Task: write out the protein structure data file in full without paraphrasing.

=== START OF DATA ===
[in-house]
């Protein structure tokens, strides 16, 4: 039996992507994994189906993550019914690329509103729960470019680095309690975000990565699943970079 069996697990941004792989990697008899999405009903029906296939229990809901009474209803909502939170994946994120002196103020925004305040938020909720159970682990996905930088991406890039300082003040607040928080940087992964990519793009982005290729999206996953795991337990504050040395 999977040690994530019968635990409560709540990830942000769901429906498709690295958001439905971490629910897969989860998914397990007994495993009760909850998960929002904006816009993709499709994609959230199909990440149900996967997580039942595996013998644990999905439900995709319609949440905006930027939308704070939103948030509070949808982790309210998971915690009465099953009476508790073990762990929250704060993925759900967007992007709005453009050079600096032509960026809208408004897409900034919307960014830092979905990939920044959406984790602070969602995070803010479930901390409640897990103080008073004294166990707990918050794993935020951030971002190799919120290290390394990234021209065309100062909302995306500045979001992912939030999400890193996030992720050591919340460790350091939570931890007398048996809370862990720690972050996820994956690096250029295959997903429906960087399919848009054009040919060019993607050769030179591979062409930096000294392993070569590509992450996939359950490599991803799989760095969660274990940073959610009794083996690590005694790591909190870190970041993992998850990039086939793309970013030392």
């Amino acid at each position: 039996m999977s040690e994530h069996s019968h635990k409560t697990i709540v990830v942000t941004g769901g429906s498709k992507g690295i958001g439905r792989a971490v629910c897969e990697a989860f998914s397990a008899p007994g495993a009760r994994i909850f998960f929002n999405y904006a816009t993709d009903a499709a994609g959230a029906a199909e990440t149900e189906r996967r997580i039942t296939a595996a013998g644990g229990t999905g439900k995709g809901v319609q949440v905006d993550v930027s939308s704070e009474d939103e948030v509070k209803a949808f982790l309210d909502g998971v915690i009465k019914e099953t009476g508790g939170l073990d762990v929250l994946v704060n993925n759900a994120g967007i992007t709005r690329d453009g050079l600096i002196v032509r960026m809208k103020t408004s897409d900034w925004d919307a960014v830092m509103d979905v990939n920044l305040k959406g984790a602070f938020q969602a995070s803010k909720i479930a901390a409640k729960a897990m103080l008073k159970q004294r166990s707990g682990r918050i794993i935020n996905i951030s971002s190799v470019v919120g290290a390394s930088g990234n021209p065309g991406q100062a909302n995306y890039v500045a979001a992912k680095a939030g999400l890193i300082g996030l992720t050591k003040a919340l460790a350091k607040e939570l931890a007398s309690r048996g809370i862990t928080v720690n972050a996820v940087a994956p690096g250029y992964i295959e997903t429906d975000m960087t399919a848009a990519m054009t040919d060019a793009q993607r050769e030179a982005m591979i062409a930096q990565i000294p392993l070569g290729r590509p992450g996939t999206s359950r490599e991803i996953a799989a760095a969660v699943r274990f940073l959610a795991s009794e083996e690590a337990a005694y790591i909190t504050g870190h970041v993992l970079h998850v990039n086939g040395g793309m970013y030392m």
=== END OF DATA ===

[in-house]
């Protein structure tokens, strides 16, 4: 039996992507994994189906993550019914690329509103729960470019680095309690975000990565699943970079 069996697990941004792989990697008899999405009903029906296939229990809901009474209803909502939170994946994120002196103020925004305040938020909720159970682990996905930088991406890039300082003040607040928080940087992964990519793009982005290729999206996953795991337990504050040395 999977040690994530019968635990409560709540990830942000769901429906498709690295958001439905971490629910897969989860998914397990007994495993009760909850998960929002904006816009993709499709994609959230199909990440149900996967997580039942595996013998644990999905439900995709319609949440905006930027939308704070939103948030509070949808982790309210998971915690009465099953009476508790073990762990929250704060993925759900967007992007709005453009050079600096032509960026809208408004897409900034919307960014830092979905990939920044959406984790602070969602995070803010479930901390409640897990103080008073004294166990707990918050794993935020951030971002190799919120290290390394990234021209065309100062909302995306500045979001992912939030999400890193996030992720050591919340460790350091939570931890007398048996809370862990720690972050996820994956690096250029295959997903429906960087399919848009054009040919060019993607050769030179591979062409930096000294392993070569590509992450996939359950490599991803799989760095969660274990940073959610009794083996690590005694790591909190870190970041993992998850990039086939793309970013030392």
């Amino acid at each position: 039996m999977s040690e994530h069996s019968h635990k409560t697990i709540v990830v942000t941004g769901g429906s498709k992507g690295i958001g439905r792989a971490v629910c897969e990697a989860f998914s397990a008899p007994g495993a009760r994994i909850f998960f929002n999405y904006a816009t993709d009903a499709a994609g959230a029906a199909e990440t149900e189906r996967r997580i039942t296939a595996a013998g644990g229990t999905g439900k995709g809901v319609q949440v905006d993550v930027s939308s704070e009474d939103e948030v509070k209803a949808f982790l309210d909502g998971v915690i009465k019914e099953t009476g508790g939170l073990d762990v929250l994946v704060n993925n759900a994120g967007i992007t709005r690329d453009g050079l600096i002196v032509r960026m809208k103020t408004s897409d900034w925004d919307a960014v830092m509103d979905v990939n920044l305040k959406g984790a602070f938020q969602a995070s803010k909720i479930a901390a409640k729960a897990m103080l008073k159970q004294r166990s707990g682990r918050i794993i935020n996905i951030s971002s190799v470019v919120g290290a390394s930088g990234n021209p065309g991406q100062a909302n995306y890039v500045a979001a992912k680095a939030g999400l890193i300082g996030l992720t050591k003040a919340l460790a350091k607040e939570l931890a007398s309690r048996g809370i862990t928080v720690n972050a996820v940087a994956p690096g250029y992964i295959e997903t429906d975000m960087t399919a848009a990519m054009t040919d060019a793009q993607r050769e030179a982005m591979i062409a930096q990565i000294p392993l070569g290729r590509p992450g996939t999206s359950r490599e991803i996953a799989a760095a969660v699943r274990f940073l959610a795991s009794e083996e690590a337990a005694y790591i909190t504050g870190h970041v993992l970079h998850v990039n086939g040395g793309m970013y030392m």